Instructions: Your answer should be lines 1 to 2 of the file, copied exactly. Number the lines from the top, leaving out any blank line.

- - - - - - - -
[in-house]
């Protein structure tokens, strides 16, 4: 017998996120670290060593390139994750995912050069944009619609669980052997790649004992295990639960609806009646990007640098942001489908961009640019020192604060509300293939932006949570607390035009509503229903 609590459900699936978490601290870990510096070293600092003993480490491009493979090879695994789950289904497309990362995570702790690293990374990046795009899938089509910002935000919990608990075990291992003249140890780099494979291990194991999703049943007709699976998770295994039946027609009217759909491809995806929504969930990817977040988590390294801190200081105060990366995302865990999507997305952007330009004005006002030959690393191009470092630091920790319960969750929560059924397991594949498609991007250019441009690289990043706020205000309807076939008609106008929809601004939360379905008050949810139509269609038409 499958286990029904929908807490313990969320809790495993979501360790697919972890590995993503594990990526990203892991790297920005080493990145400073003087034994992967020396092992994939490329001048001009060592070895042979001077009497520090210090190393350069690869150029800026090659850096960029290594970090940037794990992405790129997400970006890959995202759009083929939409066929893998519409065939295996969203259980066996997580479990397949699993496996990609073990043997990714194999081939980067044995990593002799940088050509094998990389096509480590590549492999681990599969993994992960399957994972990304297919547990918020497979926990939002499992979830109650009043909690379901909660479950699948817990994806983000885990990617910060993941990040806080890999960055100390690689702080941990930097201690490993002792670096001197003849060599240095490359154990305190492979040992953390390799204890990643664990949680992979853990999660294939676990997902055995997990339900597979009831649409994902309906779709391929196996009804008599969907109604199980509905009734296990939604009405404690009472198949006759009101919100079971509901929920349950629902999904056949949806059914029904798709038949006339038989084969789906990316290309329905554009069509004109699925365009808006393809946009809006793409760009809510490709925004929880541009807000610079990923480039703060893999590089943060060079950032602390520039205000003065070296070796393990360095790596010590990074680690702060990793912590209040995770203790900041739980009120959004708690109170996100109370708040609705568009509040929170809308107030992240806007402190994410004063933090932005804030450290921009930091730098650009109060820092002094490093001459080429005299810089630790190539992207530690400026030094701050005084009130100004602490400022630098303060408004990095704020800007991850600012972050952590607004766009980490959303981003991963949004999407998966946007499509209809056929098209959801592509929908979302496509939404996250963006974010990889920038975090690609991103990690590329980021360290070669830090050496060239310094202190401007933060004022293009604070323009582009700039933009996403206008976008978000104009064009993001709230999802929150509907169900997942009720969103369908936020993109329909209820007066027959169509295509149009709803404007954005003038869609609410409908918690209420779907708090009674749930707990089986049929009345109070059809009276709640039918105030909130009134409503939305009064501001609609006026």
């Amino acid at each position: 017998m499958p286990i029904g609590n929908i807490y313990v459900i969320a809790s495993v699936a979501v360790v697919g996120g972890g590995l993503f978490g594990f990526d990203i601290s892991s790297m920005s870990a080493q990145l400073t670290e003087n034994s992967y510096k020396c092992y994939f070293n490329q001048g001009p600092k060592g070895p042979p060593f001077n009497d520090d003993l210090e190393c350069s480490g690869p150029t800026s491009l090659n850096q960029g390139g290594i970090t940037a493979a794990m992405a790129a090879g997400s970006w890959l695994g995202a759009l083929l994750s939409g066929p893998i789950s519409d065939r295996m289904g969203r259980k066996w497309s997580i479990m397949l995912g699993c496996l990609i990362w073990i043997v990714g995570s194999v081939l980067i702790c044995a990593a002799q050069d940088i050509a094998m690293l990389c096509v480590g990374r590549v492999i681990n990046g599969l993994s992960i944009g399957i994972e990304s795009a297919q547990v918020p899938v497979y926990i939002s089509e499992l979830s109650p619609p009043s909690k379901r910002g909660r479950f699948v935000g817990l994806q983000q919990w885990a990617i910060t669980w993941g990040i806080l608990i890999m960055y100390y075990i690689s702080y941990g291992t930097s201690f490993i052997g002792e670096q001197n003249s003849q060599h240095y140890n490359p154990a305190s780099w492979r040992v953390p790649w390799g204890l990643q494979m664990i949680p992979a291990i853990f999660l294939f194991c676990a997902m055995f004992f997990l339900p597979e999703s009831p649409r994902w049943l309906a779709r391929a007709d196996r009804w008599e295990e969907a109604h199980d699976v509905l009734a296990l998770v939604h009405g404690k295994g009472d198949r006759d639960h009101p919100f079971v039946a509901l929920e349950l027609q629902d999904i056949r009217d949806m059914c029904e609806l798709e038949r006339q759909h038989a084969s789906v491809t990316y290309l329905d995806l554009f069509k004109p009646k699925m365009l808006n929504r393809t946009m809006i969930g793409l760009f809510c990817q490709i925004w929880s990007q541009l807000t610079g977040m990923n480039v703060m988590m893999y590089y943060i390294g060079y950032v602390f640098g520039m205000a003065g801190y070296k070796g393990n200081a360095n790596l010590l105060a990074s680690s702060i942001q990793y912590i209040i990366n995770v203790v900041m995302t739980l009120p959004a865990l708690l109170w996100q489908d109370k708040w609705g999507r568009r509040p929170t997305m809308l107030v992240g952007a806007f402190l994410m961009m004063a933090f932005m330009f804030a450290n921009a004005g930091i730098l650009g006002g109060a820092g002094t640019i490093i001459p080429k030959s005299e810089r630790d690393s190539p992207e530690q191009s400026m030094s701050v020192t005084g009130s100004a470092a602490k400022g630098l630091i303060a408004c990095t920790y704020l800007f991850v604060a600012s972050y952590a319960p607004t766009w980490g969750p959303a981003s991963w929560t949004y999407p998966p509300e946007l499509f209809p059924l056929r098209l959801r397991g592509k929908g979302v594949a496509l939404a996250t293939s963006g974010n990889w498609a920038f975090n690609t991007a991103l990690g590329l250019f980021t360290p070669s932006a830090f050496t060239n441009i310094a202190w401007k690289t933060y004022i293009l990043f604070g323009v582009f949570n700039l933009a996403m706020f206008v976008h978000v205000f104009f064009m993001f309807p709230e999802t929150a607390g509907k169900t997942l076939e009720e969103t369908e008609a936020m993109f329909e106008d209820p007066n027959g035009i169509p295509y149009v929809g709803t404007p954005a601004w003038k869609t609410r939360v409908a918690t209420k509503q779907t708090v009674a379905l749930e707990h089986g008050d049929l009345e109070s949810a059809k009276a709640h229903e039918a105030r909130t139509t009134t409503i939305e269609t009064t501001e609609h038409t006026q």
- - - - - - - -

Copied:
[in-house]
């Protein structure tokens, strides 16, 4: 017998996120670290060593390139994750995912050069944009619609669980052997790649004992295990639960609806009646990007640098942001489908961009640019020192604060509300293939932006949570607390035009509503229903 609590459900699936978490601290870990510096070293600092003993480490491009493979090879695994789950289904497309990362995570702790690293990374990046795009899938089509910002935000919990608990075990291992003249140890780099494979291990194991999703049943007709699976998770295994039946027609009217759909491809995806929504969930990817977040988590390294801190200081105060990366995302865990999507997305952007330009004005006002030959690393191009470092630091920790319960969750929560059924397991594949498609991007250019441009690289990043706020205000309807076939008609106008929809601004939360379905008050949810139509269609038409 499958286990029904929908807490313990969320809790495993979501360790697919972890590995993503594990990526990203892991790297920005080493990145400073003087034994992967020396092992994939490329001048001009060592070895042979001077009497520090210090190393350069690869150029800026090659850096960029290594970090940037794990992405790129997400970006890959995202759009083929939409066929893998519409065939295996969203259980066996997580479990397949699993496996990609073990043997990714194999081939980067044995990593002799940088050509094998990389096509480590590549492999681990599969993994992960399957994972990304297919547990918020497979926990939002499992979830109650009043909690379901909660479950699948817990994806983000885990990617910060993941990040806080890999960055100390690689702080941990930097201690490993002792670096001197003849060599240095490359154990305190492979040992953390390799204890990643664990949680992979853990999660294939676990997902055995997990339900597979009831649409994902309906779709391929196996009804008599969907109604199980509905009734296990939604009405404690009472198949006759009101919100079971509901929920349950629902999904056949949806059914029904798709038949006339038989084969789906990316290309329905554009069509004109699925365009808006393809946009809006793409760009809510490709925004929880541009807000610079990923480039703060893999590089943060060079950032602390520039205000003065070296070796393990360095790596010590990074680690702060990793912590209040995770203790900041739980009120959004708690109170996100109370708040609705568009509040929170809308107030992240806007402190994410004063933090932005804030450290921009930091730098650009109060820092002094490093001459080429005299810089630790190539992207530690400026030094701050005084009130100004602490400022630098303060408004990095704020800007991850600012972050952590607004766009980490959303981003991963949004999407998966946007499509209809056929098209959801592509929908979302496509939404996250963006974010990889920038975090690609991103990690590329980021360290070669830090050496060239310094202190401007933060004022293009604070323009582009700039933009996403206008976008978000104009064009993001709230999802929150509907169900997942009720969103369908936020993109329909209820007066027959169509295509149009709803404007954005003038869609609410409908918690209420779907708090009674749930707990089986049929009345109070059809009276709640039918105030909130009134409503939305009064501001609609006026």